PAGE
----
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Publisher
de Gruyter
Copyright
Copyright © 2014 by the
ISSN
2191-9542
eISSN
2191-9550
DOI
10.1515/gps-2014-0061
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Abstract

Green Process Synth 2014; 3: 393 Book review DOI 10.1515/gps-2014-0061 Ton van Helvoort, Rob van Veen and Matthijs Senden Shell International B.V., 2014 Hardcover, 336 pp. ISBN: 978-90-73192-36-2 Gas to liquids: historical development of GTL technology in Shell, written by T. van Helvoort, R. van Veen and M. Senden, presents a chronicle of the development of gasto-liquid (GTL) technology at the Shell Technology Centre, Amsterdam. Three main topics are addressed: (i) research and development (R&D) at Shell and the origin of synthetic fuels (synfuels); (ii) catalytic challenges in the FischerTropsch (FT) and Shell Middle-Distillate Synthesis (SMDS) processes; and (iii) projects' descriptions of synfuels commercial plants at Bintulu (Malaysia) and Pearl GTL (Qatar). R&D at Shell and the origin of synfuels is discussed in Chapters 1 and 2, respectively. In Chapter 1, the authors present the creation and evolution of Shell's laboratories in Amsterdam from 1914 to 1983. Then the authors describe the changes made in R&D after World War II, and how Shell's facilities in other countries contributed to the development of GTL products. In Chapter 2, the authors address the origin of synfuels from an international context. The discussion focuses on coal to liquid (CTL) processes, using both direct and indirect coal liquefaction proceses (the latter being the FT process). The catalytic challenges in the FT and SMDS processes are presented in Chapters 3 and 4, respectively. First, the authors focus on the FT technology as an enabler for the production of synfuels, and how the development of CTL technology was driven by the oil crisis of the 1970s. Later, the authors describe the research involved with the improvement of the existing FT catalysts, and how the discovery of the Zeolite Socony Mobil-5 (ZSM-5) catalyst by Mobil opened a window of opportunities for the direct synthesis of hydrocarbons from syngas. Then, in Chapter 4, the authors address the development of the SMDS process. First, they present the three main stages of the SMDS process: (i) syngas manufacturing via Shell gasification process (SGP); (ii) heavy paraffin synthesis (HPS); and (iii) heavy paraffin conversion (HPC). Additionally, the authors state the difficulties linked with the HPS reactor and why they adopted a multitubular reactor concept. Finally, the authors explain the research done to obtain the appropriate catalyst formulation for the HPS stage. A description of the Bintulu and Pearl projects is presented in Chapters 5 and 6, respectively. In Chapter 5, the authors describe the SMDS process used at Bintulu. A complete block scheme and several aspects such as design, economics, marketing and management are discussed. Problems that arose during and after the startup of the plant, and how they were troubleshot are also presented. In Chapter 6, the authors address the PEARL GTL project in Qatar, and provide a general description. A brief comparison of scales of Bintulu and PEARL (capacities and the number of main process units) is given. The authors also highlight the importance of the experience gained in the Bintulu plant and the success of the PEARL GTL complex at its completion, start-up and operation. To conclude, the authors succeed in giving a comprehensive overview of Shell's GTL technology development. It is a remarkable reading for people related to process design and R&D, particularly to those concerned with GTL technologies. Historical and technical facts are included, which make the book interesting and easy to read. It is worth noting that GTL developments at other companies such as Sasol, BP or Exxon are out of the scope of this book, and thus are not mentioned. In addition, useful information regarding typical problems encountered in R&D and how Shell managed to solve them are presented. Sometimes the authors referred to good findings or leads because of "serendipity", but as Louis Pasteur said "In the fields of observation chance favors only the prepared mind", thus it seems that Shell was prepared to take the challenges and overcome the obstacles that arose in the GTL journey. Carlos Ortega Department of Chemical Engineering and Chemistry, Eindhoven University of Technology, Den Dolech 2, 5612AZ Eindhoven, The Netherlands, E-mail: c.e.ortega@tue.nl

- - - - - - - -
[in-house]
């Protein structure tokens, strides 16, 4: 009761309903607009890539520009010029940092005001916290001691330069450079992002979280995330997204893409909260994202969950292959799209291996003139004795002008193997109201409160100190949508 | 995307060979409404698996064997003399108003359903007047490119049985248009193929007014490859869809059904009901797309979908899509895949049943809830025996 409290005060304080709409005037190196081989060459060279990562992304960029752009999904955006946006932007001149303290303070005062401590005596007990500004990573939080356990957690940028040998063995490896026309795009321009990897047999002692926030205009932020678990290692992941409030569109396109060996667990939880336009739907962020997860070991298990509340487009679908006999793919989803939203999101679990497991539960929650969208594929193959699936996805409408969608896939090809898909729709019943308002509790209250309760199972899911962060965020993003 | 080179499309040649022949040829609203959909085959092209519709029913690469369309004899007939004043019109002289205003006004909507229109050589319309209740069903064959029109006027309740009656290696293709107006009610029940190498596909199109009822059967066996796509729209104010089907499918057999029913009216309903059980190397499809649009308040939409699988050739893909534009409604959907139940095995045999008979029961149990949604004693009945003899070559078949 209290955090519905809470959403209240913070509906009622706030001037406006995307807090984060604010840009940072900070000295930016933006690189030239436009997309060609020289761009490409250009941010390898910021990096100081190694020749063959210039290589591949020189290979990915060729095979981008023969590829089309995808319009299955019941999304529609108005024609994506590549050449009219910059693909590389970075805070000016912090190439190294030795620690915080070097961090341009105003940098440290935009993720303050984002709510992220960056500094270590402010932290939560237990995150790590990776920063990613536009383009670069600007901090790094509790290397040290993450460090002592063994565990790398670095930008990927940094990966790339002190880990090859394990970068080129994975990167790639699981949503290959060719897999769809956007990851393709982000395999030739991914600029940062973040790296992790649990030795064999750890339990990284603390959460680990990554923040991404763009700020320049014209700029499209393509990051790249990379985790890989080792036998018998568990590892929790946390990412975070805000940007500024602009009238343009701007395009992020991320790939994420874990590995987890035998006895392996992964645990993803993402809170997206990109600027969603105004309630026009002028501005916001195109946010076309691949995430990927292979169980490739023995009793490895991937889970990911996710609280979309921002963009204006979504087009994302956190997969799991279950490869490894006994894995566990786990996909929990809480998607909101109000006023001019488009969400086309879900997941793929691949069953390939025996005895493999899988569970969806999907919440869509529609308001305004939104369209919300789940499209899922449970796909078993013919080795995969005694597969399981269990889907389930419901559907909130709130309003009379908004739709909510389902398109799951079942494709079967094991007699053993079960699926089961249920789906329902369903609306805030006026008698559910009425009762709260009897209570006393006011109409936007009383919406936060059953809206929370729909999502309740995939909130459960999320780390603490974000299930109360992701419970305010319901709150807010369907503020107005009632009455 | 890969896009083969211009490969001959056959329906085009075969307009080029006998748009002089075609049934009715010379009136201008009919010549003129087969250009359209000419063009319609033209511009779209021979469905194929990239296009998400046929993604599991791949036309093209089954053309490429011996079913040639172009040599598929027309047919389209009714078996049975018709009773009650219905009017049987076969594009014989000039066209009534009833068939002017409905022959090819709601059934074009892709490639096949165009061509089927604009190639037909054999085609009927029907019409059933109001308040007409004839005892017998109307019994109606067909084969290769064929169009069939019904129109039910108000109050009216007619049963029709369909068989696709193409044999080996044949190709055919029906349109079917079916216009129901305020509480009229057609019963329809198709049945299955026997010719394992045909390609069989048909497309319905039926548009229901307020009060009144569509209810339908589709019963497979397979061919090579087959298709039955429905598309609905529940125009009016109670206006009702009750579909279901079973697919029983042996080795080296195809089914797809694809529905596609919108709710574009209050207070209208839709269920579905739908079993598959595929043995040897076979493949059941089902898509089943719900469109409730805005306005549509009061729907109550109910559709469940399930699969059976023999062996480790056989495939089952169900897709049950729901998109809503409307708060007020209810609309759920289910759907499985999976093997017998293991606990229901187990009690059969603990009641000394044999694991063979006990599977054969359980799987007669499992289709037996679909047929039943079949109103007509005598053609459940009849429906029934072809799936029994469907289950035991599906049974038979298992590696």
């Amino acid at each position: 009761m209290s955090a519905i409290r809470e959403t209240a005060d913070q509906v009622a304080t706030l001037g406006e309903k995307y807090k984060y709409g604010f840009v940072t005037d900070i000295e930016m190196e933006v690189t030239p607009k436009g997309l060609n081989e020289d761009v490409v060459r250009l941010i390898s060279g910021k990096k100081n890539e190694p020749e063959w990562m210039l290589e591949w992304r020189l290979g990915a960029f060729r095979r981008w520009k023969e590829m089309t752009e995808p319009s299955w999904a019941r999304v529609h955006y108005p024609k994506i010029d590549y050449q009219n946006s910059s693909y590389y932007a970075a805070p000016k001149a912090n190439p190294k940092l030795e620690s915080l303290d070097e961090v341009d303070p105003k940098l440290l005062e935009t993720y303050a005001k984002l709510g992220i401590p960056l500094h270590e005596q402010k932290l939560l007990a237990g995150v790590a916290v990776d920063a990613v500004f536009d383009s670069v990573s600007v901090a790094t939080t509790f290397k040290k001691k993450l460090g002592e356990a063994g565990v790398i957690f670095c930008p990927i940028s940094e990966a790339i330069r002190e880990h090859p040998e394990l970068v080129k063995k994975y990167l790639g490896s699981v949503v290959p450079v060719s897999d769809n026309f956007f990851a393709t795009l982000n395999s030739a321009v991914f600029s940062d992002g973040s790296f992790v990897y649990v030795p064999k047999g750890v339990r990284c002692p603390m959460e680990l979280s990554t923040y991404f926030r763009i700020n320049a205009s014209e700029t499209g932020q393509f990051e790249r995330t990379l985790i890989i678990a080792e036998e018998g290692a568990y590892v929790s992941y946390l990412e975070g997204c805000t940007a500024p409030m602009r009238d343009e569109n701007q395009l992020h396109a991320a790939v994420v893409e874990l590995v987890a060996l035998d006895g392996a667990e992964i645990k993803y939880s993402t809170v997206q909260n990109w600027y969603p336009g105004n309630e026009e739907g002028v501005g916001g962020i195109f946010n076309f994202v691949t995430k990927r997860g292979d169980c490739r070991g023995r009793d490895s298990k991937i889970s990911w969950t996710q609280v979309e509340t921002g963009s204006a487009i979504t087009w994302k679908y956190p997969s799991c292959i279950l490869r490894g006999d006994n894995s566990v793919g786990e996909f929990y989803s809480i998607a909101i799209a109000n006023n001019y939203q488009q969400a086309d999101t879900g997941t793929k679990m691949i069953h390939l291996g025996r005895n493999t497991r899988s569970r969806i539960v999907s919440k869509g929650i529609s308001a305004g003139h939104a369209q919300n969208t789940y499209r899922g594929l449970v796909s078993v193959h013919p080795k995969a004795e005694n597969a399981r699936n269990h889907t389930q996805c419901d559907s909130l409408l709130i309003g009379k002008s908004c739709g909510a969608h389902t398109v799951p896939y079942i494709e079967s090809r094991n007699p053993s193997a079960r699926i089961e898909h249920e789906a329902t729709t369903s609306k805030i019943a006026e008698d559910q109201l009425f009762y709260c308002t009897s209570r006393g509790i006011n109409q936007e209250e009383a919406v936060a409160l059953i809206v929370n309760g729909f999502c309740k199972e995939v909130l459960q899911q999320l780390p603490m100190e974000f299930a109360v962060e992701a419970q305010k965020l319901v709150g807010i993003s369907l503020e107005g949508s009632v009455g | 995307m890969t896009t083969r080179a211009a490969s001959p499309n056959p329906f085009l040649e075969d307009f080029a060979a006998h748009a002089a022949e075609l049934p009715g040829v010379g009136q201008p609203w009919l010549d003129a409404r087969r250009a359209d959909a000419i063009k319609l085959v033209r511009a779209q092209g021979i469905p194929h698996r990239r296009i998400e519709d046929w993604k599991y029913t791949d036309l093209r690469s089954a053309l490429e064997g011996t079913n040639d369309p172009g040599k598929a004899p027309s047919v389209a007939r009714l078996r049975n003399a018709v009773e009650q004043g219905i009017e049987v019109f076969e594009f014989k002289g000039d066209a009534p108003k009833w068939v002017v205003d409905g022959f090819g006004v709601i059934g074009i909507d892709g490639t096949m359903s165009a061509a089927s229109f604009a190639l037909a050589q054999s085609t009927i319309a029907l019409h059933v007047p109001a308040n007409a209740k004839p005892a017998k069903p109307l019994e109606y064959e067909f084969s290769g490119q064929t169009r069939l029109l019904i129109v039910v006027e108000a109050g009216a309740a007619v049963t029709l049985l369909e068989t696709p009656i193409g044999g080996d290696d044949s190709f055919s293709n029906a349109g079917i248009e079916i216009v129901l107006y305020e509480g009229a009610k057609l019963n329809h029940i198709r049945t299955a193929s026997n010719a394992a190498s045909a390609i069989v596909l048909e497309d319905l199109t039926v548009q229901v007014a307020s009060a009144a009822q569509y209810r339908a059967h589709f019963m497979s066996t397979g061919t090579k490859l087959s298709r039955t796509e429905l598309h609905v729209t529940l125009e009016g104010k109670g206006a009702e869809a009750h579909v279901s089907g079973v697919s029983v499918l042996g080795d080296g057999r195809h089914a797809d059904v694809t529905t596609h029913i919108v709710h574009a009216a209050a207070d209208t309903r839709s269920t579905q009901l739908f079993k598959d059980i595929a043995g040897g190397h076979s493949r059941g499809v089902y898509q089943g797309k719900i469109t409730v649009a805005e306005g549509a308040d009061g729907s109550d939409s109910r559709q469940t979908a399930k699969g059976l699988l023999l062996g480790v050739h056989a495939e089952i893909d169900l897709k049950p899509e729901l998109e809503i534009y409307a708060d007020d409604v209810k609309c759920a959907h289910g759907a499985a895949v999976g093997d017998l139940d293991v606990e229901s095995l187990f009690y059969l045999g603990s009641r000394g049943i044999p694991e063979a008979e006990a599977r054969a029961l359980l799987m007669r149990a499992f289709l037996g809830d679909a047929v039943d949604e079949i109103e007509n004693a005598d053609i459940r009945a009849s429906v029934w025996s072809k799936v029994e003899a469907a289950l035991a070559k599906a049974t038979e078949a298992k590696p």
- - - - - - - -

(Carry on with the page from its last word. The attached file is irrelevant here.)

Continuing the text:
Journal

Green Processing and Synthesisde Gruyter

Published: Oct 1, 2014